A judge strikes down Prop 22, the law Uber and Lyft spent big to get passed in California – but the companies vow to appeal. Not a great couple of weeks for GM, forced to idle plants in response to a chip shortage and to recall all Chevy Bolts due to the risk of battery fires. Times are tense for Tesla as well: as federal regulators investigate its Autopilot system, two senators are calling for an investigation into the company’s marketing of its second driver assistance system: Full Self Driving. Ample, the battery-swapping startup, enjoys a very nice Series C round, while RepairSmith, which aims to an auto mechanic right to your doorstep, has a respectable Series B. The UK government is stepping up support for zero-emission technologies. It’s been a big week for Bird, now featured on Google Maps; it’s now about to start selling its own e-bike.
Judge strikes down Prop 22: A judge in California has ruled that Proposition 22, the ballot measure approved by state voters last year, is contrary to the state’s constitution and cannot be enforced. Uber, Lyft and other gig economy services spent over $200 million campaigning for the referendum, which classified gig workers as independent contractors rather than full employees. It looks like the companies are going to appeal the ruling — this is the U.S., after all.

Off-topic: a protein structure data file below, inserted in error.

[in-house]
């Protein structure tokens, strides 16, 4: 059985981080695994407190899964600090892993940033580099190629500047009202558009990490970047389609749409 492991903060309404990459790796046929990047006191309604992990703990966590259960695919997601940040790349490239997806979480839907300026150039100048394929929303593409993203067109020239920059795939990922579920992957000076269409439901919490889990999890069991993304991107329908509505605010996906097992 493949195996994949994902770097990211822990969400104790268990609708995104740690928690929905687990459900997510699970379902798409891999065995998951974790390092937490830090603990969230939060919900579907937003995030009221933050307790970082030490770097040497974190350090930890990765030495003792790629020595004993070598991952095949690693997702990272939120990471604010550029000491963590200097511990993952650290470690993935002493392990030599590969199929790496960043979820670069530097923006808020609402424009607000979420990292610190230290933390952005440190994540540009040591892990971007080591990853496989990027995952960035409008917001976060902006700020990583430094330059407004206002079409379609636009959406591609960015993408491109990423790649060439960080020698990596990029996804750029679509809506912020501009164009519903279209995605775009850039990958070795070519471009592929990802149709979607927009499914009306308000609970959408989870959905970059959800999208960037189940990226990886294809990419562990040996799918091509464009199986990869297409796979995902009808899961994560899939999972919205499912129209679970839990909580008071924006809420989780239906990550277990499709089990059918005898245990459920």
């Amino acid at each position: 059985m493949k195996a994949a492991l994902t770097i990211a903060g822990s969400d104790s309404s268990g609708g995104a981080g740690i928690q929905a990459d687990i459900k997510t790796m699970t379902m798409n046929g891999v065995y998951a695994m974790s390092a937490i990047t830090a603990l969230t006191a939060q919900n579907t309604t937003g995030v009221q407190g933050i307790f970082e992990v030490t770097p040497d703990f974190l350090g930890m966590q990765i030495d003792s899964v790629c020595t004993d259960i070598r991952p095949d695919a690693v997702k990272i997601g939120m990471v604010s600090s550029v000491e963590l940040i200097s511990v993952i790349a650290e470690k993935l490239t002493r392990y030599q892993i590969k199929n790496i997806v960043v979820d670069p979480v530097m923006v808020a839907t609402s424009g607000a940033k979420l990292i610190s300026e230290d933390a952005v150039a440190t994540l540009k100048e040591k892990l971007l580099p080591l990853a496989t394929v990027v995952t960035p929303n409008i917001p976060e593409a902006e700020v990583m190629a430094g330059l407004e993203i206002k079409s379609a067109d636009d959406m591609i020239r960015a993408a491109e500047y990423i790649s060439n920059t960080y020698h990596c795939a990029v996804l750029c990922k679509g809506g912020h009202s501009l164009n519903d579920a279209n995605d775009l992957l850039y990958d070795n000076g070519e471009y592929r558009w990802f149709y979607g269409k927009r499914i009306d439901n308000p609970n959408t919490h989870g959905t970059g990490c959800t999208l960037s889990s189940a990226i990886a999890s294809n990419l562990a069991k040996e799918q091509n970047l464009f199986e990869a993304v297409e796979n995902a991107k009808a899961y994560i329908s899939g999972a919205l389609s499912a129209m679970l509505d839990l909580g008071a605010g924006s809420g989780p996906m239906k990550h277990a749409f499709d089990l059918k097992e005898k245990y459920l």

Car makers slow down production: In response to the persistent shortage of microchips, major automakers are reducing production in the coming weeks. Toyota will reduce output by 40% in September, Ford is idling a plant near Kansas City and GM is stopping or reducing production at several of its factories around the U.S. for the next two weeks.
More bad news for Bolts: After recalling a subset of Chevy Bolts over concerns about batteries catching fire, the auto giant extends the recall to all Bolts and urges owners to park their cars outdoors and not leave them charging overnight in or near their homes. The Bolt recall will cost GM an estimated $1.8 billion. Ouch.
UK partners with BMW on batteries: BMW is one of four companies receiving funding from a government-funded initiative aimed at developing groundbreaking electric or hydrogen automotive technology. The BMW project, in line to receive $36 million, is focused on developing long-range batteries that will offer similar range to internal combustion engines. Other beneficiaries of Her Majesty’s largesse include Brunel, which is researching internal combustion engines fueled by hydrogen, and Celeritas, which is developing ultra fast-charging batteries.
Ample funding: Ample, the San Francisco battery-swapping startup, raises $160 million in a Series C round, bringing its total fundraising to $230 million. While others in the industry race to develop faster chargers and batteries with longer ranges, Ample is offering an alternative concept, where EV owners simply visit one of their charging pod locations and exchange their battery for one that is fully charged. In that way, charging your car could be just as quick as filling up a gas tank.
Home calls for mechanics: Los Angeles-based startup RepairSmith raises $42 million in a Series B round. The company, which is already operating in seven states, will send a mechanic to your doorstep to work on your car at home. Up to 90% of requested work, the company says, can be done at home. Who knew?